Honeyball’s weekly round-up

Labour Party

Tougher consumer rights, introduced on 13 June, will give more protection to customers making purchases online. The new rules, which come from a European Union directive made in 2011, will also put an end to exorbitant credit card fees set by retailers for those making purchases online. And it will give consumers a 14 day cooling off period after they’ve made a purchase in which they can change their mind. The job for the Commission will be to ensure the new rules are properly enforced.

Consumer groups such as BEUC, the European consumers’ organisation, are hopeful this will spell an end to “many everyday consumer headaches to do with dodgy online business practices,” said BEUC’s Director General Monique Goyens.

The Commission is well aware that it will have to ensure the legislation is properly enforced, as Neven Mimica the Commissioner for consumer affairs said that “enforcement action would be a priority”. You can read more here (N.B. You must register for free to read the article in full.)

Alan Johnson was interviewed for the latest edition of New Statesman. During the interview he talks about Theresa May’s disloyalty, calling some of her most recent actions ‘despicable.’

He also offers views on men who wear cufflinks but not double cuffs: “Never trust them”, he says. Sage advice, perhaps!

But it’s his views on disadvantaged young people that are most striking. He suggests that it’s unlikely that anyone can ‘come in like I did’. Meaning it is unlikely that anyone from a similar background to his own would ever get elected to Parliament today. What a terrible concern to think that Parliament may continue to be dominated by and be the preserve of white, middle class, men.

Johnson was interviewed by the Statesman as his memoirs are published to critical acclaim (he has already won the Orwell Book prize for political writing and the Royal Society of Literature Ondaatje prize.) You can read his interview in the latest issue, more details here.

As the debate over Jean-Claude Juncker continues the Telegraph’s James Kirkup observed a ‘despondent Cameron’ last week. Kirkup said of Cameron: “David Cameron sounded like a man expecting defeat over the fight to stop Jean Claude Juncker becoming head of the European Commission. ‘I will go on thinking its wrong right up until the end,’ he said. Mr Cameron’s despondency follows signs of a change of heart in Berlin. Angela Merkel, previously lukewarm about Mr Juncker, is now said to be fully supportive.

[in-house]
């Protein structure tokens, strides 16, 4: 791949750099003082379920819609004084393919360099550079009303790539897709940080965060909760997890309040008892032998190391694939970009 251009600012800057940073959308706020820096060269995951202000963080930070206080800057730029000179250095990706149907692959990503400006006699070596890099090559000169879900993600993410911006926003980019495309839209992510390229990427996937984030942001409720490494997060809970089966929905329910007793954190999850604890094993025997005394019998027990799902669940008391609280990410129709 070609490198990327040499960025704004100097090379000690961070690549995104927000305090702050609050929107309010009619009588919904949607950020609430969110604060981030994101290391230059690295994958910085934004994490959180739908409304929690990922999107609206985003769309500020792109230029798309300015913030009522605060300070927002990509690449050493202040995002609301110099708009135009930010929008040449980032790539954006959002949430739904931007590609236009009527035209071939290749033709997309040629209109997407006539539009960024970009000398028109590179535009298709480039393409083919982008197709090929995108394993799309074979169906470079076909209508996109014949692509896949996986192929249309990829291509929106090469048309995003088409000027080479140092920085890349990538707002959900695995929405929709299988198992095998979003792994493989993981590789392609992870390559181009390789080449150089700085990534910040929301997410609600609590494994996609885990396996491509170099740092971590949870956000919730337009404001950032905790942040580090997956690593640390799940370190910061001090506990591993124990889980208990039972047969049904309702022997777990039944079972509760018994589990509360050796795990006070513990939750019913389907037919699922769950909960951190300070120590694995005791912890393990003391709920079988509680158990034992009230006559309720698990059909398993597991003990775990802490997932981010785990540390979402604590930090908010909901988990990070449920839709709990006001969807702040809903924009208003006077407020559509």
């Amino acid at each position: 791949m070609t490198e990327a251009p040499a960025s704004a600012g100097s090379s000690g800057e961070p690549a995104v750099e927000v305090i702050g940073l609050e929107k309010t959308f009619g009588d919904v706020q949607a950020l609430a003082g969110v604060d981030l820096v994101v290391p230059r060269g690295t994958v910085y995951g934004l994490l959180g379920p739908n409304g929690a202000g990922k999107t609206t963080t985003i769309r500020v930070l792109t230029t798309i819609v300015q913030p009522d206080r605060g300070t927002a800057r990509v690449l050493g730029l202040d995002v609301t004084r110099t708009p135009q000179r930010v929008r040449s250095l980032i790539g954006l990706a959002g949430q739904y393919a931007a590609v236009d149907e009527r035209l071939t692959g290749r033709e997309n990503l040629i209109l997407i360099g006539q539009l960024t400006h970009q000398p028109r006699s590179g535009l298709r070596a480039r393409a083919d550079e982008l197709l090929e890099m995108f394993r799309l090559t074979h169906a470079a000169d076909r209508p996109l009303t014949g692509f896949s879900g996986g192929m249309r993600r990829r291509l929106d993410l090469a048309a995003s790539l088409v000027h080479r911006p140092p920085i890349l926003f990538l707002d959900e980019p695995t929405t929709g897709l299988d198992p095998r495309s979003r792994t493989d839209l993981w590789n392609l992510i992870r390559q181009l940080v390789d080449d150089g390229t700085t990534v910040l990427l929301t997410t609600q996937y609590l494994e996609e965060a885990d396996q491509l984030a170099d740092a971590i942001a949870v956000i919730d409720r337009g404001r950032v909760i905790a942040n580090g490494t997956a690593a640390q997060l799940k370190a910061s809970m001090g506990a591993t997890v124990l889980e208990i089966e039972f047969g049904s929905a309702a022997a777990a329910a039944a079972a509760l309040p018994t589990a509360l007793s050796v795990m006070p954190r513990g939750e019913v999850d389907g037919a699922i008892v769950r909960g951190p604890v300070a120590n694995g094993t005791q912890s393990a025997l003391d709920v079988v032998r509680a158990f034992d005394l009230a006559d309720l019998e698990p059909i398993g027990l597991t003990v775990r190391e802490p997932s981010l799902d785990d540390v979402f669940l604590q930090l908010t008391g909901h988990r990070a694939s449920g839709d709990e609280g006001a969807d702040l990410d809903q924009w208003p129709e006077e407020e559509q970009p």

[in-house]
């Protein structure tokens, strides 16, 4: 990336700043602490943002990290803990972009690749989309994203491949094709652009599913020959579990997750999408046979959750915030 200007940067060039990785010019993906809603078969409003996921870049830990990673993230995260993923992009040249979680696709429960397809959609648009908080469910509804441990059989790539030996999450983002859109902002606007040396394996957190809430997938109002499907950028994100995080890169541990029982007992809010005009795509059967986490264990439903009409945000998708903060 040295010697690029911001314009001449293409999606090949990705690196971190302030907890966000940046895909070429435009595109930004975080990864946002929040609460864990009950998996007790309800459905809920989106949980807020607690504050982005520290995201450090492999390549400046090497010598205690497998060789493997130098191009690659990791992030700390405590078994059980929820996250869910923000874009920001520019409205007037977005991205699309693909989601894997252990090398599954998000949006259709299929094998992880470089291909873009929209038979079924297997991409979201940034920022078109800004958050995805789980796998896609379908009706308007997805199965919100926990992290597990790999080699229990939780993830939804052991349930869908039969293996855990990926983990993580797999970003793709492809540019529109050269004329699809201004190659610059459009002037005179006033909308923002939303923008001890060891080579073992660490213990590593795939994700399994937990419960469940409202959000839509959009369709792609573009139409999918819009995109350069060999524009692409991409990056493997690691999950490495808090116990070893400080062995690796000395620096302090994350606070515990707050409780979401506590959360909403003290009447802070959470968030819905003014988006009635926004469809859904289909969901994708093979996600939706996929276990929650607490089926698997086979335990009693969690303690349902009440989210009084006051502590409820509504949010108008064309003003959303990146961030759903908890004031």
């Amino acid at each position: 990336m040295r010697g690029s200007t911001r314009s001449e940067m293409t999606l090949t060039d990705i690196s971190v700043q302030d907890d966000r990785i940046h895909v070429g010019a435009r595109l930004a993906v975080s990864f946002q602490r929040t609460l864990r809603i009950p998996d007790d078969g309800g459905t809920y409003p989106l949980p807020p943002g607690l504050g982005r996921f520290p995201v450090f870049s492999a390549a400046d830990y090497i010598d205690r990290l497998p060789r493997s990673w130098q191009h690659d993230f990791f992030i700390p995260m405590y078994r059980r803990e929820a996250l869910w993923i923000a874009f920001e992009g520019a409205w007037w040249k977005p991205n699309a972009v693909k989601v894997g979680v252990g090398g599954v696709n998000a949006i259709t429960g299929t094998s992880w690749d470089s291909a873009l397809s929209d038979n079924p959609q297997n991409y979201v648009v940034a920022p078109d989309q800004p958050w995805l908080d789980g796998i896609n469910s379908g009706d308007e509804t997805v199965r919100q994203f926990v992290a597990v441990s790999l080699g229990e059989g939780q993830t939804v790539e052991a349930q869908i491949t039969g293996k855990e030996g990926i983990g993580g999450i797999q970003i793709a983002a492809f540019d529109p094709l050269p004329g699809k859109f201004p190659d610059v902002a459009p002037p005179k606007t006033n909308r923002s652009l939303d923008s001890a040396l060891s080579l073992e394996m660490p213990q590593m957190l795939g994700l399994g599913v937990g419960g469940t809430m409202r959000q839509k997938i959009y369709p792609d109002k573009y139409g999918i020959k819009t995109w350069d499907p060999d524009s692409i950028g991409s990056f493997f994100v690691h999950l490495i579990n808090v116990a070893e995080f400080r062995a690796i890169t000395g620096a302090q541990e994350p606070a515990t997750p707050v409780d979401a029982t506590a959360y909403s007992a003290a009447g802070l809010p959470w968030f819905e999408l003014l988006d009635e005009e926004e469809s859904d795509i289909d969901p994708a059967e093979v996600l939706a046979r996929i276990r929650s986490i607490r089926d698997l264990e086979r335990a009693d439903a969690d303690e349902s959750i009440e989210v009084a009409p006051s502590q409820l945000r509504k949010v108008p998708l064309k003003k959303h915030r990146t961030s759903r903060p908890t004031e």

“Failing to block Mr Juncker would be a disappointment for Mr Cameron, as his gloomy demeanour today demonstrated: the PM has staked a lot of capital on blocking the man he regards as a champion of old-school federalism.”

As I’ve stated previously Cameron’s negotiating efforts over the issue of the Commission President have been less than satisfactory. He has comprehensively failed in his attempts to stop Juncker and has let us down over this.

 

Honeyball’s Weekly Round Up

Labour Party

As ministers are locked in a last minute battle to axe child benefit payments to over 16’s so it came too light that the RAF is expected to lose between 6000 and 9000 airmen and women.

Next Wednesday the chancellor will unveil the final detail of the Comprehensive Spending Review but this morning he refused to be drawn over the detail in an appearance on the Andrew Marr show. Also being interviewed by Marr was the new Shadow Chancellor Alan Johnson.

I was struck by how comfortable Johnson seemed talking about the deficit and he did so with such conviction.  If you didn’t catch the interview you can watch it here. The interview with Alan Johnson is about 30.18 seconds into the show and you can watch it here.

Patrick Wintour, the Guardian’s political editor wrote on Friday how a ‘battered’ Nick Clegg will enjoy some respite when he will announce the delivery of one of his party’s central manifesto promises – a pupil premium for 1 million disadvantaged children.
The announcement will offer Clegg some much needed respite, says Wintour, after he was forced to tear up the party’s manifesto commitment to abolish university tuition fees and instead back Conservative proposals to double them. You can read the article in full here.